Thursday, 24 June 2021

Evicted peacocks found new home

Evicted peacocks found new home

WILD peacocks which prompted noise complaints are to be moved from their home in Woodcote to the Fawley Hill estate.

Some of the 17 or so birds have been ordered off woodland near Beech Lane by South Oxfordshire District Council after it received letters from four neighbours who said their mating cries were keeping them awake.

The decision sparked protest from scores of villagers who said the peacocks had lived in the area for decades and were popular but the authority insisted it had to act.

It was initially unclear where the creatures would go but this week Lady McAlpine, who lives at Fawley Hill, offered to let them join the 40 or so already living on the estate.

They will be taken there as soon as they are caught by a gamekeeper hired by the council, which says the problem is caused by 12 peacocks competing for only five peahens.

The gamekeeper has set up a pen on land owned by Amanda Stewart, who lives in Beech Lane and is often visited by the birds, including two “regulars” which she has nicknamed William and Harry.

The council initially asked her to remove them, wrongly assuming she was the owner.

Mrs Stewart was concerned for the birds’ welfare so she asked for help from Lady McAlpine via Erik D’Arcy-Donnelly, a mutual friend who is a surgeon at Henley Veterinary Surgery.

Mrs Stewart said: “We’re so thankful for Lady McAlpine’s kindness and the whole village will be glad to hear the news. She’s a real hero and we’re very much in her debt.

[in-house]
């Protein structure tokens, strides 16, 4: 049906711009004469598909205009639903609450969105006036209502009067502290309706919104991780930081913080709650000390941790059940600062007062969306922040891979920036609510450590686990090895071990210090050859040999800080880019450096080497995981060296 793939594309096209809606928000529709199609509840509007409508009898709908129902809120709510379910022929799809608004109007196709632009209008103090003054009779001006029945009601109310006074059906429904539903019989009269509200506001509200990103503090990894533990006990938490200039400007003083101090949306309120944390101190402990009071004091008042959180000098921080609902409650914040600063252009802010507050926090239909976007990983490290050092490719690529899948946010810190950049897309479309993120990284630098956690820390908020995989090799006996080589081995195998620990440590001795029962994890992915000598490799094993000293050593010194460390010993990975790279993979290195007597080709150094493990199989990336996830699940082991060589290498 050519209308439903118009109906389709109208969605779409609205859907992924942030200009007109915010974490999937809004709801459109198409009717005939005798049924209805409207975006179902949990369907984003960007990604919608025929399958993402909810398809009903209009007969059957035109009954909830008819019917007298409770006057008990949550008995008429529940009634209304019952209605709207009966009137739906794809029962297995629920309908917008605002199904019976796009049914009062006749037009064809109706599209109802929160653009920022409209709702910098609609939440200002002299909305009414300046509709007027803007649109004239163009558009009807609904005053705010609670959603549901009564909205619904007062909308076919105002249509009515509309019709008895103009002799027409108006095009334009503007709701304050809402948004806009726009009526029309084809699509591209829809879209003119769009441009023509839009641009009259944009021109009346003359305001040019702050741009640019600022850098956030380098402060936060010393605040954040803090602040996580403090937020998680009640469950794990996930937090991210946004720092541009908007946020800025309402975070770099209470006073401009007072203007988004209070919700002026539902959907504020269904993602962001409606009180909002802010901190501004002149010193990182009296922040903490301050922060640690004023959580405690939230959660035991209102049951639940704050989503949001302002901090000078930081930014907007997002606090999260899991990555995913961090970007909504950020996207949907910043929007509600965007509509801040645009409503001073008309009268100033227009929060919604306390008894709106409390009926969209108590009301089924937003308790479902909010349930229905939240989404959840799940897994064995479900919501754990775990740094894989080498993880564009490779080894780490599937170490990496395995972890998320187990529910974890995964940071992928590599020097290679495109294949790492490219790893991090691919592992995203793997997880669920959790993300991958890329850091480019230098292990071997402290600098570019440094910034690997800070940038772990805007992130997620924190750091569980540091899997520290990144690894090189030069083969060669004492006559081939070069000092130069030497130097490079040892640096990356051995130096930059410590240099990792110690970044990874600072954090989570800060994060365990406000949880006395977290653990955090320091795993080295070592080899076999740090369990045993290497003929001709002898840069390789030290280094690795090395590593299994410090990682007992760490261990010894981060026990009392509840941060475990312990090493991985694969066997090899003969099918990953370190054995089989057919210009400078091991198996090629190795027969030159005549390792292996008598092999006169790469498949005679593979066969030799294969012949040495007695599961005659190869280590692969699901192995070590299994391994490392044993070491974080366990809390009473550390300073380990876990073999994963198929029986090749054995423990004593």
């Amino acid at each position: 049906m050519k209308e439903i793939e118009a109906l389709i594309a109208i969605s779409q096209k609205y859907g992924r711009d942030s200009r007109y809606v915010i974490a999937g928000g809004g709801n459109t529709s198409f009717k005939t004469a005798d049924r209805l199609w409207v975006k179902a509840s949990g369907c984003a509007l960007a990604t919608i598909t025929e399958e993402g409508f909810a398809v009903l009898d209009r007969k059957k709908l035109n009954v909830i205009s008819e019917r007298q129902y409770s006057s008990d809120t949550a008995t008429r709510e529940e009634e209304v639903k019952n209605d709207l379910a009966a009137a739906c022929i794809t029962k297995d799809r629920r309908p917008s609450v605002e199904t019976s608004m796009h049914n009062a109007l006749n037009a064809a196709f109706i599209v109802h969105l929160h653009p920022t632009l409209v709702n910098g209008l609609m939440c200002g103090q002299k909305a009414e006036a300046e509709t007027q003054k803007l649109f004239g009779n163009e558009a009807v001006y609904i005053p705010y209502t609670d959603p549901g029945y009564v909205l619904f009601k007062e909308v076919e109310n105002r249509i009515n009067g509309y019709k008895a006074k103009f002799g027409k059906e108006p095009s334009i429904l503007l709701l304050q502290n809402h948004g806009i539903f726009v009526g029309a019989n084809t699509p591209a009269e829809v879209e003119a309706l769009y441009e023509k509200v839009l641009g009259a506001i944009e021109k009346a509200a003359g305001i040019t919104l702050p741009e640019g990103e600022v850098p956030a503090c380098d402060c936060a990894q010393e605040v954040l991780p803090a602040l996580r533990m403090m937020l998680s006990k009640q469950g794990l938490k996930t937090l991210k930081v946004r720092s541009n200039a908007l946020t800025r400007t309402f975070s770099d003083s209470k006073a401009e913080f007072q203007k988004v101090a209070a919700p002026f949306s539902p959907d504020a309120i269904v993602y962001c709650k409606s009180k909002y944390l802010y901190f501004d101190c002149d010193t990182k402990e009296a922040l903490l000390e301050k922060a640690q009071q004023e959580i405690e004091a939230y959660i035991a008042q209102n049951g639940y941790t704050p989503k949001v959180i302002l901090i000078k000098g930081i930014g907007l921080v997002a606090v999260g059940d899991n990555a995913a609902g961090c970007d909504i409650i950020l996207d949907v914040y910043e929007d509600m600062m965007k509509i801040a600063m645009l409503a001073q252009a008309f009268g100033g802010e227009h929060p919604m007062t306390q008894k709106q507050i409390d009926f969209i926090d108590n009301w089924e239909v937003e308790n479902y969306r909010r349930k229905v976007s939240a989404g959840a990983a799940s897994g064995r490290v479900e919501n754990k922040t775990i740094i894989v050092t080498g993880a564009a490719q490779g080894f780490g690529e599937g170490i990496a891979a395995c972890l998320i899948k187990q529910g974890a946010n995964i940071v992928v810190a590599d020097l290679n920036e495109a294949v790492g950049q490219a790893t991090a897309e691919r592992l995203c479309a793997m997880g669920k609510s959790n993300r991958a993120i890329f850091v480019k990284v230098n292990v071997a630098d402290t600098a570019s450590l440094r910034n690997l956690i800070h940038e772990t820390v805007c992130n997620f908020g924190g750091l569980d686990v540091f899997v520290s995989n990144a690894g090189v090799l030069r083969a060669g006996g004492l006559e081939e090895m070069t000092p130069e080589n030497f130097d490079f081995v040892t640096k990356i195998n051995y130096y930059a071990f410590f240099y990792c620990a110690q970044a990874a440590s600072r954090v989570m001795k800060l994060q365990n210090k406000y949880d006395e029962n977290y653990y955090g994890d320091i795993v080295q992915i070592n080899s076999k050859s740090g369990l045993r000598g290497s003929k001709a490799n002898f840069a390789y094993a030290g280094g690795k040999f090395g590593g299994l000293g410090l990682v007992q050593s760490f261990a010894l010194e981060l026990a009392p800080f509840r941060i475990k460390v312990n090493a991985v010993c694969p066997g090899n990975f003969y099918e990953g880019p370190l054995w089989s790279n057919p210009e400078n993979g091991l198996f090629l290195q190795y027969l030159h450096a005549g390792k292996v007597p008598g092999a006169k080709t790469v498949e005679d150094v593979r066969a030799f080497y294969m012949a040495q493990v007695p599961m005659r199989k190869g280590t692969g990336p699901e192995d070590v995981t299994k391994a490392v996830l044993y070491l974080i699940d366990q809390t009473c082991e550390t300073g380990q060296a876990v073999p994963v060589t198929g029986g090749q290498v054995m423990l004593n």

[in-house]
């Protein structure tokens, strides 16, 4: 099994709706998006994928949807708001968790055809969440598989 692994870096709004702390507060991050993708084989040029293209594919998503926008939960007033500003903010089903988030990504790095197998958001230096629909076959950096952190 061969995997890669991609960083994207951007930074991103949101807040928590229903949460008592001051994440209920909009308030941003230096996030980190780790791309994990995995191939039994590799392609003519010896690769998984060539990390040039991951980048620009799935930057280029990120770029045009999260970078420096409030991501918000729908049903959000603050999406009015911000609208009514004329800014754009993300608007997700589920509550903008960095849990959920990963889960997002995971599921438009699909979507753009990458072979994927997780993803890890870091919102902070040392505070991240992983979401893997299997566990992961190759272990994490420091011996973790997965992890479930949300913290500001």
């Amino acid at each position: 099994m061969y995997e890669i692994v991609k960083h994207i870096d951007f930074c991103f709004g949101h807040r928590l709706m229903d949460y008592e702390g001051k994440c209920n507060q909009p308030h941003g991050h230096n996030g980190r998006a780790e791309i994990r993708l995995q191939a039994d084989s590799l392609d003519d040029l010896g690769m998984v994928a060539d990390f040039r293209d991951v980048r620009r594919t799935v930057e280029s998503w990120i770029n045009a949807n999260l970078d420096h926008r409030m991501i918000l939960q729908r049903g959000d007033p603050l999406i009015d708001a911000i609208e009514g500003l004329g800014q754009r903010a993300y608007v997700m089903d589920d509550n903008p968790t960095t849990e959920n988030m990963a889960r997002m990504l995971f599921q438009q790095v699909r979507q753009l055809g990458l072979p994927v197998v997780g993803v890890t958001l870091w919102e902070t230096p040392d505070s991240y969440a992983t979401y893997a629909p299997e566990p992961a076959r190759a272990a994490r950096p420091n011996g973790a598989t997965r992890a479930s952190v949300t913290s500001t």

“I still think it’s ridiculous that the council is doing this when they haven’t done any noise measurements. You have to put up with lots of sounds in the countryside and most people accept that.”

Lady McAlpine said: “Peacocks are wild animals which come and go as they please — they won’t be ‘mine’ but I’m happy for them to come here and see if they’ll settle with the others.

“They’re beautiful creatures to have around — I absolutely love them. Sometimes I’ll look out of the window and see 20 and then other times they won’t be seen for days.

“I’ve never minded the noise they make. A visitor pointed it out the other day but I don’t notice it and don’t see how anyone can complain, it’s not like they do it all the time.”

None of the peacocks had been caught yet. Mrs Stewart and her neighbour Christine Morland tried unsuccessfully to manoeuvre them into the pen using a net.

Mrs Stewart added: “The peacocks clearly aren’t as dim as I thought — they flew up into the trees and simply looked down at us. We will try again another night.”

Mrs Morland, whose father Bob Warren is a gamekeeper in Ewelme, said: “I’m absolutely over the moon that the peacocks will have a new home. People were worried that they might be destroyed so there’s a real sense of relief that it has ended well for them.”

The district council says there was never any intention of culling the birds and has warned against feeding wild peacocks.

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